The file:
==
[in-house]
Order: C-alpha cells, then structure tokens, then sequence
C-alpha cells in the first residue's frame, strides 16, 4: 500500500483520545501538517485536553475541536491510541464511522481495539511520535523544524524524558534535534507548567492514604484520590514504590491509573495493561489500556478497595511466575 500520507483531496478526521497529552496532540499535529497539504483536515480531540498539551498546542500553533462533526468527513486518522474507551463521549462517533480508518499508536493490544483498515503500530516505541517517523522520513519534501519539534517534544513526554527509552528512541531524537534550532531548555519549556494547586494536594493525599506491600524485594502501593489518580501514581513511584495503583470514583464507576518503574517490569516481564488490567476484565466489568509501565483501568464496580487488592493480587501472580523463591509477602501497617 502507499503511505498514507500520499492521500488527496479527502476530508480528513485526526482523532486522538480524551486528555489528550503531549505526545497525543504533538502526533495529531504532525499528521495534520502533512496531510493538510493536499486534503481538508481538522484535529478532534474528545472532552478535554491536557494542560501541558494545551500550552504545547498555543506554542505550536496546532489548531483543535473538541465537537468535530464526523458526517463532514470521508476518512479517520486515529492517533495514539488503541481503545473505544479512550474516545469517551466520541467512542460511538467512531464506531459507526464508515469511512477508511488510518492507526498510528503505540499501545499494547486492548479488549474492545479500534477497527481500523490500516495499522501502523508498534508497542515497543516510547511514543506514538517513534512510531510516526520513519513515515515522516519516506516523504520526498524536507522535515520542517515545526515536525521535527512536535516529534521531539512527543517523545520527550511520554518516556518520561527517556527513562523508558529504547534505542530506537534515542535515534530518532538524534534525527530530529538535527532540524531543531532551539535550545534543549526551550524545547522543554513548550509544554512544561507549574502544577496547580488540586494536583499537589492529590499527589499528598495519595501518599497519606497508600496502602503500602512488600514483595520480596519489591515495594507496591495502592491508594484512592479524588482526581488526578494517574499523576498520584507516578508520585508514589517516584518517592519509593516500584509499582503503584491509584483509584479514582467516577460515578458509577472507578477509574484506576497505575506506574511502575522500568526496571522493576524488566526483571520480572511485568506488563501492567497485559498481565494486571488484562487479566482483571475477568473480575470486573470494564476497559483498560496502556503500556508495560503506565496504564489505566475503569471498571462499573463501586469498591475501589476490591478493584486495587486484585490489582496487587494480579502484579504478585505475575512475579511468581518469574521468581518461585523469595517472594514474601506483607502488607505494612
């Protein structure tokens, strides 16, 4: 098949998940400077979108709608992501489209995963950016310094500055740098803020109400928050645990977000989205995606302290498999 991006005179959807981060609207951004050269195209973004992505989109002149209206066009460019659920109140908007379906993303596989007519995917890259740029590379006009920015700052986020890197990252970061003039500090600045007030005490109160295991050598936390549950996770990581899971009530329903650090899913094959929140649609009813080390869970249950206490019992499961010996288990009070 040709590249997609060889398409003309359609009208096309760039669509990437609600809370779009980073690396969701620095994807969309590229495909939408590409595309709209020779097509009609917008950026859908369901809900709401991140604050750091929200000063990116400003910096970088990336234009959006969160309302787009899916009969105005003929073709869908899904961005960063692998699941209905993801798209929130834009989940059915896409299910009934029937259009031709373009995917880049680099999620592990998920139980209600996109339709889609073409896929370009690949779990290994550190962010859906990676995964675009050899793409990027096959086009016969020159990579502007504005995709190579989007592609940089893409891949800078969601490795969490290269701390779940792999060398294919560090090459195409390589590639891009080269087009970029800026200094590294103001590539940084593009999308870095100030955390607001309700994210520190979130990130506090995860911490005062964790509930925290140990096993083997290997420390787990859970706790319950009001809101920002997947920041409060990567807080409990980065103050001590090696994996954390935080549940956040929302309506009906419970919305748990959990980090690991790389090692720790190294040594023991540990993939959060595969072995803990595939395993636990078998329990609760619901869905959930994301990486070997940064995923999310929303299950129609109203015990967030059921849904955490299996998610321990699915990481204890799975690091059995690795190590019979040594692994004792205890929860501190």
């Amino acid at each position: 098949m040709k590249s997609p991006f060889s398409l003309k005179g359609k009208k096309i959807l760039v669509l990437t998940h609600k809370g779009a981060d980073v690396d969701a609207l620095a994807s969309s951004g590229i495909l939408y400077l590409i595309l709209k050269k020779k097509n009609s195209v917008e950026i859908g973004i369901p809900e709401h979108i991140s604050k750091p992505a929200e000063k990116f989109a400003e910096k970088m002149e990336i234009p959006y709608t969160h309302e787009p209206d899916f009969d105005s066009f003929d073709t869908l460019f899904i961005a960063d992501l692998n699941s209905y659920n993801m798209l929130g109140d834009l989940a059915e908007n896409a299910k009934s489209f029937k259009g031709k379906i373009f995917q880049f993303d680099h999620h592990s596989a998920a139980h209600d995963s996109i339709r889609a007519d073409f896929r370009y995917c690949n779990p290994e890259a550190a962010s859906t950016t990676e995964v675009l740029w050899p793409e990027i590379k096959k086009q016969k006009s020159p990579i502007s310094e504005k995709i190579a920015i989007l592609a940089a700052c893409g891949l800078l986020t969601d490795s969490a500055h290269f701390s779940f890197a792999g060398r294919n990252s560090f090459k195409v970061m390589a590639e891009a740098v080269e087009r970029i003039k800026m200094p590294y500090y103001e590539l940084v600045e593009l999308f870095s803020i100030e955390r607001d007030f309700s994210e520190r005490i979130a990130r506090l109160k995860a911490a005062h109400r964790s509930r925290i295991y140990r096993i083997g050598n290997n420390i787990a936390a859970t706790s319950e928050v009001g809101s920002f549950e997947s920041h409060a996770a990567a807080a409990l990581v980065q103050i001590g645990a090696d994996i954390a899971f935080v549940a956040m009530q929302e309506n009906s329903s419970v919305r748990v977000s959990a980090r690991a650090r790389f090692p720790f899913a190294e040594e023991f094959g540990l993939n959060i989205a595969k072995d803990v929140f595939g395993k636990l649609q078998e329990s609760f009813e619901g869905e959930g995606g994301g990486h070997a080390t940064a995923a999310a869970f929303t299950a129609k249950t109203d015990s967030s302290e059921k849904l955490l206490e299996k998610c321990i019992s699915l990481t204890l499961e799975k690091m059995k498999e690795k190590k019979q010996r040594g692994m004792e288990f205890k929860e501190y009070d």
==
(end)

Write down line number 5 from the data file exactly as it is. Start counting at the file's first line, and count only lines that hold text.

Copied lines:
């Amino acid at each position: 098949m040709k590249s997609p991006f060889s398409l003309k005179g359609k009208k096309i959807l760039v669509l990437t998940h609600k809370g779009a981060d980073v690396d969701a609207l620095a994807s969309s951004g590229i495909l939408y400077l590409i595309l709209k050269k020779k097509n009609s195209v917008e950026i859908g973004i369901p809900e709401h979108i991140s604050k750091p992505a929200e000063k990116f989109a400003e910096k970088m002149e990336i234009p959006y709608t969160h309302e787009p209206d899916f009969d105005s066009f003929d073709t869908l460019f899904i961005a960063d992501l692998n699941s209905y659920n993801m798209l929130g109140d834009l989940a059915e908007n896409a299910k009934s489209f029937k259009g031709k379906i373009f995917q880049f993303d680099h999620h592990s596989a998920a139980h209600d995963s996109i339709r889609a007519d073409f896929r370009y995917c690949n779990p290994e890259a550190a962010s859906t950016t990676e995964v675009l740029w050899p793409e990027i590379k096959k086009q016969k006009s020159p990579i502007s310094e504005k995709i190579a920015i989007l592609a940089a700052c893409g891949l800078l986020t969601d490795s969490a500055h290269f701390s779940f890197a792999g060398r294919n990252s560090f090459k195409v970061m390589a590639e891009a740098v080269e087009r970029i003039k800026m200094p590294y500090y103001e590539l940084v600045e593009l999308f870095s803020i100030e955390r607001d007030f309700s994210e520190r005490i979130a990130r506090l109160k995860a911490a005062h109400r964790s509930r925290i295991y140990r096993i083997g050598n290997n420390i787990a936390a859970t706790s319950e928050v009001g809101s920002f549950e997947s920041h409060a996770a990567a807080a409990l990581v980065q103050i001590g645990a090696d994996i954390a899971f935080v549940a956040m009530q929302e309506n009906s329903s419970v919305r748990v977000s959990a980090r690991a650090r790389f090692p720790f899913a190294e040594e023991f094959g540990l993939n959060i989205a595969k072995d803990v929140f595939g395993k636990l649609q078998e329990s609760f009813e619901g869905e959930g995606g994301g990486h070997a080390t940064a995923a999310a869970f929303t299950a129609k249950t109203d015990s967030s302290e059921k849904l955490l206490e299996k998610c321990i019992s699915l990481t204890l499961e799975k690091m059995k498999e690795k190590k019979q010996r040594g692994m004792e288990f205890k929860e501190y009070d």